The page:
It seems to me that Democrats ultimately rose to the challenge in the cases that concern you. May be, we can say the same of Republicans after this election.

  115. I am a Democrat candidate, and I hope that we end up with a Democrat majority nationally and in our state, but I have said many times that straight ticket voting should be abolished. It is very important to cast an informed vote for each candidate, not a blind endorsement of a party.

  116. Did y’all see that Brittney and Kevin had another baby boy?

  117. I think we should adopt a David Cup approach to House and Senate races — where each party ranks their candidates top to bottom and forces their 1s to face off, their 2s, etc.

    I would love to see a House race between Hastert and Pelosi. Then accountability would mean that you might vote Republican.

  118. How does one find comfort in a group who can’t define what “is” is.
    As one who observes from a distance, I am amazed at what the Republicans have not achieved while in control of both houses of Congress. To say that I had higher expectations of them would be a vast understatement, but to suggest that voting for the Democrats would send a message is bogus, in my mind. You can’t clean up a cesspool with large contributors to the mess. Gotta love Ted Kennedy et al.
    A vote for an independent who didn’t follow party lines, was not corrupted by outside influences, who knew and understood the separation of powers, and the responsibility of elected officials, would send a stronger message.
    But then again, how would you get those individuals to run?

  119. Since the Republicans assumed unified control of our national government, we have gone through: corruption scandals involving businessmen personally close to the president, lobbyists intimately interconnected with the Republican congressional leadership, and directly involving some of the top leaders of the legislative Republican partya gradual legitimization of evil acts of torture, to the point that the horrific deeds of Abu Ghraib, which shocked the world in 2004, are now mostly official U.S. policy;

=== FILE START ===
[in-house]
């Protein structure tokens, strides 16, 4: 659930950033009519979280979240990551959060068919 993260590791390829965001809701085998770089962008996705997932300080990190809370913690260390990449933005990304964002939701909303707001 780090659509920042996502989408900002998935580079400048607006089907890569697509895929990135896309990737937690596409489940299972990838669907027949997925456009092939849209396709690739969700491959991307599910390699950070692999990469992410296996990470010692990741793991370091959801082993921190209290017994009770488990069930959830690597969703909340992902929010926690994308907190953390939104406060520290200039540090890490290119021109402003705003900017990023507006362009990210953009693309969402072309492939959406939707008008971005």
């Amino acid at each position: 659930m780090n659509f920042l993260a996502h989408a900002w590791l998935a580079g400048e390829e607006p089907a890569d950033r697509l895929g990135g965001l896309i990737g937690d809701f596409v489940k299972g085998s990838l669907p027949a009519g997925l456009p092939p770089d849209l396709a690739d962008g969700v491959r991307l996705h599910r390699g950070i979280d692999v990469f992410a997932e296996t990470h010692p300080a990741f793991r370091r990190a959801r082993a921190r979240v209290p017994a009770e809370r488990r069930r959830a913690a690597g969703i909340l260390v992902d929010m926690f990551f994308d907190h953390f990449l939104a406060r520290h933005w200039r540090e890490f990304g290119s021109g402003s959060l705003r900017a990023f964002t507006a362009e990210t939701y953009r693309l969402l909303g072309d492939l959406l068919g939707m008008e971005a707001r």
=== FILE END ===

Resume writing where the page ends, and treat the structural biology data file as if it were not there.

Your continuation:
Please! Abu Graib is not official US policy, or anything close to it!

    the initiation of a war of choice in Iraq, which was so badly executed that we are now losing it, and as a consequence our security agencies have warned that the risk of terrorism has increased;

    I agree that the war was a bad idea. I am whole-heartedly against it, but I don’t think the risk of terrorism on the home front has increased because of it. If you are refering to IEDs in Iraq, that is gorrilla warfare targeting soldiers, hardly terrorism.

    a decision to neither negotiate with nor put military or economic pressure on North Korea, with the consequence that it is now a nuclear power;

    You clearly know only what you choose to read and like to believe on this issue. People very close to me work with PONI –Project on Nuclear Issues (google it if you wish) It has been known for years–under different administrations that we really had/have nothing we could possibly do to persuade N Korea–and the same goes for Iran. If you really think you are smarter on this than the non-partisan people who work very hard on these issues–for years, then you will be dissappointed in any administration. There are already economic limits on N Korea. You are against an Iraq war–but suggest military pressure on N Korea? Truly this is absurd!

    a total collapse of our fiscal equilibrium, such that we as a nation are once again spending trillions of dollars that we don’t have